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John Kleeman HeadshotPosted by John Kleeman
I’ve written about this research before, but it’s a very compelling example and I think it’s useful as evidence that giving low stakes quizzes during a course correlates strongly with improved learning outcomes.
The study was conducted by two economics lecturers, Dr Simon Angus and Judith Watson, and is titled Does regular online testing enhance student learning in the numerical sciences? Robust evidence from a large data set. It was published in the British Journal of Educational Technology Vol 40 No 2, 255-272 in 2009.
Angus and Watson introduced a series of 4 online, formative quizzes into a business mathematics course, and wanted to determine whether students who took the quizzes learned more and did better on the final exam than those who didn’t. The interesting thing about the study is that they used a statistical technique which allowed them to estimate the effect of several different factors, and isolate the effects of taking the quizzes from the previous mathematical experience of the students, their gender and their general level of effort to determine which impacted the final exam score most.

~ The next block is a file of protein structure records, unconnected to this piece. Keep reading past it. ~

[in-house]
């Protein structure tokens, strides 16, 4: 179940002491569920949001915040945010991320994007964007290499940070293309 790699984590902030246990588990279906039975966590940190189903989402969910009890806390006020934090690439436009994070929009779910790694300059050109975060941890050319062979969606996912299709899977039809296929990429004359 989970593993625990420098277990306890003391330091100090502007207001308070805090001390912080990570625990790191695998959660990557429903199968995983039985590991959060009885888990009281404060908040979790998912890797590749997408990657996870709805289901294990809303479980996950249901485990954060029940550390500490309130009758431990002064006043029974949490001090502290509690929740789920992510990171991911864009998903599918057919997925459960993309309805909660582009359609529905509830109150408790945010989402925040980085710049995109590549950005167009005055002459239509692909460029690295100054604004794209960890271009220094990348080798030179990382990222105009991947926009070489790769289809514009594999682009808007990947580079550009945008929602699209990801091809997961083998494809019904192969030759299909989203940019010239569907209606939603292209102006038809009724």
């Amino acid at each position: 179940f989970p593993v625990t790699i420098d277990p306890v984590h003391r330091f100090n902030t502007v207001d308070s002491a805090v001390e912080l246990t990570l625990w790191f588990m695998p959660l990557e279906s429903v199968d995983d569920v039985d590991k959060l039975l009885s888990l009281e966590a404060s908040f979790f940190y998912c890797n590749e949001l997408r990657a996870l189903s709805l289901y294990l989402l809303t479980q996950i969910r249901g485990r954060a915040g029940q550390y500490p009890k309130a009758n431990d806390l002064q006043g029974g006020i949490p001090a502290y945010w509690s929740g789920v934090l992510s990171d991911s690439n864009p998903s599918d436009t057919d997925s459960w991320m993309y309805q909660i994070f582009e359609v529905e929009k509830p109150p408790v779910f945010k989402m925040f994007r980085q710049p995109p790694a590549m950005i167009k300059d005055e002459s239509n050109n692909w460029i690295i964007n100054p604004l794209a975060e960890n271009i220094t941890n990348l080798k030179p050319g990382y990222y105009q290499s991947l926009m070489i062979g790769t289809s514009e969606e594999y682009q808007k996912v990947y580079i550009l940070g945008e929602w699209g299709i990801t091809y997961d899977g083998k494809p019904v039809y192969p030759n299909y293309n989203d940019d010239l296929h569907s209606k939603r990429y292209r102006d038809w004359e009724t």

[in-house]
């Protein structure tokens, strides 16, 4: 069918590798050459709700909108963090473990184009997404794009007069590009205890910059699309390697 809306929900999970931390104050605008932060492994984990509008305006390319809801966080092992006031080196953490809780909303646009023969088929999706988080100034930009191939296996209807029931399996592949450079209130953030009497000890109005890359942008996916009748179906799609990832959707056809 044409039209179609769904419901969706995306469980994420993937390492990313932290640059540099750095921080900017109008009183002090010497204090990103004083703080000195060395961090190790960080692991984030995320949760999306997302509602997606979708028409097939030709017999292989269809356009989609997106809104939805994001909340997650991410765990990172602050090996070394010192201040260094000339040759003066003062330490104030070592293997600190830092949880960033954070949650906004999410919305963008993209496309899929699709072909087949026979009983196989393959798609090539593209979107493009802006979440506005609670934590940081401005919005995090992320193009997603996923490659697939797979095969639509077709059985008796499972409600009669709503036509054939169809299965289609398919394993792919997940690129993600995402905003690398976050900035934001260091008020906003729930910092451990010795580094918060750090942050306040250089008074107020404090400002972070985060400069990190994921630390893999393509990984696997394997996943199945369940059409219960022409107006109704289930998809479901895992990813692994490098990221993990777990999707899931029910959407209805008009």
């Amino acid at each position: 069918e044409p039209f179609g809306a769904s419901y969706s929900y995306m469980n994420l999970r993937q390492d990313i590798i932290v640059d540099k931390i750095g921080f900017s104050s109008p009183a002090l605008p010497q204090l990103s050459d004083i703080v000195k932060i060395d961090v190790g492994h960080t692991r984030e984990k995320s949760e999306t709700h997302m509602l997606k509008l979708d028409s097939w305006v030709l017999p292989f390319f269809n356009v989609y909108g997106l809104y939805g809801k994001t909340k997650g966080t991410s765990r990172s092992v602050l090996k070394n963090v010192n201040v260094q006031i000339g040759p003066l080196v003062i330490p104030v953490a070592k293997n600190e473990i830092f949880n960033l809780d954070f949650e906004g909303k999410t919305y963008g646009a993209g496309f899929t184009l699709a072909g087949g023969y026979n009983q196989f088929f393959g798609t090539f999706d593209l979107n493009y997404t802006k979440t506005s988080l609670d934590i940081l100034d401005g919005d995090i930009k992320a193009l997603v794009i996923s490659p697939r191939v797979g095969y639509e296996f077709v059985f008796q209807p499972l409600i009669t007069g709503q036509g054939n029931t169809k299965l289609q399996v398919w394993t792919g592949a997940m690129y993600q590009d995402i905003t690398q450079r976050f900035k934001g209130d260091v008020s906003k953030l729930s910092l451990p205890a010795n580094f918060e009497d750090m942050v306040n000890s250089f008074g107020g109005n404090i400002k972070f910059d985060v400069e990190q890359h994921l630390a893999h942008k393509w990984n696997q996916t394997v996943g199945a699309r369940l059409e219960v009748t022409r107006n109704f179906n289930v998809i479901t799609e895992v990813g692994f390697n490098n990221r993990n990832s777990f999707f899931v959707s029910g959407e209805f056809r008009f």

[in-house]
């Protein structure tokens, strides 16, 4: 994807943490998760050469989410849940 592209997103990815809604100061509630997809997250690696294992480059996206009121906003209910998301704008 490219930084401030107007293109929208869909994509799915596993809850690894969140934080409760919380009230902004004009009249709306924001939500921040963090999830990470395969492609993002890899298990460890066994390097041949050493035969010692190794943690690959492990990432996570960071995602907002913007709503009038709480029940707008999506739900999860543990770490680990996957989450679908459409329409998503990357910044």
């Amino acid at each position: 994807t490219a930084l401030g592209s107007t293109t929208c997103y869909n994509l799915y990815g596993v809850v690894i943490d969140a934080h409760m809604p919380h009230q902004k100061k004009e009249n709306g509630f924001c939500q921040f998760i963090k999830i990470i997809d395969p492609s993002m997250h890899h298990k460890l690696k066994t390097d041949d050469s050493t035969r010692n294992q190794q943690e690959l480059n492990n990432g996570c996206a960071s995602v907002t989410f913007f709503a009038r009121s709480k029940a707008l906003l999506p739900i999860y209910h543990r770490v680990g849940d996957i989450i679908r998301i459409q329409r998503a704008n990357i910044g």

You can see a summary of their findings in the graph below, which shows the estimated coefficients for four of the main factors, all of which had a statistical significance of p < 0.01.
Factors associated with final exam score graph
You can see from this graph that the biggest factor associated with final exam success was how well students had done in the midterm exam, i.e. how well they were doing in the course generally. But students who took the 4 online quizzes learned from them and did significantly better. The impact of taking or not taking the quizzes was broadly the same as the impact of their prior maths education: i.e. quite reasonable and significant.
We know intuitively that formative quizzes help learning, but it’s nice to see a statistical proof that – to quote the authors – “exposure to a regular (low mark) online quiz instrument has a significant and positive effect on student learning as measured by an end of semester examination”.
Another good resource on the benefits of assessments to check out is the white paper, The Learning Benefits of Questions. In it, Dr. Will Thalheimer of Work-Learning Research reveals research that shows that questions can produce significant learning and performance benefits, potentially improving learning by 150% or more. The white paper is complimentary after registration.
John Kleeman will discuss benefits and good practice in assessments at the 2015 Users Conference in Napa Valley, March 10-13. Register before Dec. 17 and save $200.